Ex-footballer John Hartson admits his gambling addiction was costing him thousands of pounds a month.
The former Wales, Arsenal and Celtic striker told BBC Wales he still goes to Gamblers Anonymous twice a week.
Hartson, 39, from Swansea, said he tells himself: “If I have another bet I will not only lose my wife and children but I will also die.”
He deals frankly with his addiction and his cancer fight back in a documentary broadcast on BBC One Wales later.
Five years after being diagnosed with testicular cancer while he was at Celtic, the former Wales international who was capped 51 times for his country, has opened up about his turbulent life experiences.
His life-long addiction to gambling began with slot machines when he was an apprentice footballer with Luton Town.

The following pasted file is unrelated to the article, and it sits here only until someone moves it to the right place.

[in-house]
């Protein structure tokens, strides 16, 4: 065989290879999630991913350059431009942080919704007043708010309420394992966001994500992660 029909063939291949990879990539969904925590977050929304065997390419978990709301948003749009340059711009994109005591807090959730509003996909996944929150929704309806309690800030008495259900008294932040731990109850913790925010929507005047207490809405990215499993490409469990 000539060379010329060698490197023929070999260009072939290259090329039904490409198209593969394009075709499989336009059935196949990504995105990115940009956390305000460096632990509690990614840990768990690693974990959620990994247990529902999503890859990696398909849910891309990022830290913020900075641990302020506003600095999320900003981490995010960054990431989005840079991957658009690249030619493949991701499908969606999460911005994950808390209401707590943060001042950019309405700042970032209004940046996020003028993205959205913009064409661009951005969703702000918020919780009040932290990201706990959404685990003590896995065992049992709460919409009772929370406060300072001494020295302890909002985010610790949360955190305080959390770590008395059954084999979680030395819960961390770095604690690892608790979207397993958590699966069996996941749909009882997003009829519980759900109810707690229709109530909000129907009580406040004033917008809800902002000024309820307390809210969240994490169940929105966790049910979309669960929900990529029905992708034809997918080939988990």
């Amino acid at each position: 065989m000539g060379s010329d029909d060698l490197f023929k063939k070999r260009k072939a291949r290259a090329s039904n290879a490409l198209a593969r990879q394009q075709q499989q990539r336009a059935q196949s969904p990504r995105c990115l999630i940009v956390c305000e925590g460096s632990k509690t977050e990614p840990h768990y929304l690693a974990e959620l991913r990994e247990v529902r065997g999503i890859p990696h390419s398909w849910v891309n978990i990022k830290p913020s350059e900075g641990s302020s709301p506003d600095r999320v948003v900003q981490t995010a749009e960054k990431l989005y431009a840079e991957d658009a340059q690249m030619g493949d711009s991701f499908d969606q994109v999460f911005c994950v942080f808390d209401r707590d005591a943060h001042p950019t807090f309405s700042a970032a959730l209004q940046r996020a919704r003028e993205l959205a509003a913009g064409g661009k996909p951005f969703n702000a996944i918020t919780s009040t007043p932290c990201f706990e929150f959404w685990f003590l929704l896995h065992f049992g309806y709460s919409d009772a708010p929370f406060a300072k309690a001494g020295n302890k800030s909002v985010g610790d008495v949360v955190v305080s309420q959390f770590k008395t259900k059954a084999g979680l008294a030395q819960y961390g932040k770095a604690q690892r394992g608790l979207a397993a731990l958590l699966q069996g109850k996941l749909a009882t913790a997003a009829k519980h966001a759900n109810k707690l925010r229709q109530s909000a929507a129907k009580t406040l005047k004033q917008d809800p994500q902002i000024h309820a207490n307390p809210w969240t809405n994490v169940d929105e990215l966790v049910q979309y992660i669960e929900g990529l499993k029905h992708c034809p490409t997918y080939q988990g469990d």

As his football career grew – his record signing with Arsenal as a teenager made him Wales’ most expensive player at the time – so did his gambling habit.
And it ended up costing him thousands of pounds every month.
But he faced an even bigger challenge when at 34 doctors found his cancer – and it had already spread to his lung and brain.
In the documentary, Hartson, his family and his doctors describe the emergency operations and the night he almost died.
In an interview with Radio Cymru, he said: “I was so, so close to dying, people don’t realise I was only seconds away from death.
“Others have suggested that I had no chance of survival and that in fact ‘John has gone’.”
The interview coincides with the one-off documentary The John Hartson Story on BBC 1 Wales.
The programme includes contributions from fellow players Ian Wright, Alan Shearer and Robbie Savage.
It also follows his charity work with his foundation’s motto “Grab Life By The Balls” to raise awareness among young men about testicular cancer.
The John Hartson Story, BBC One Wales at 21:00 BST
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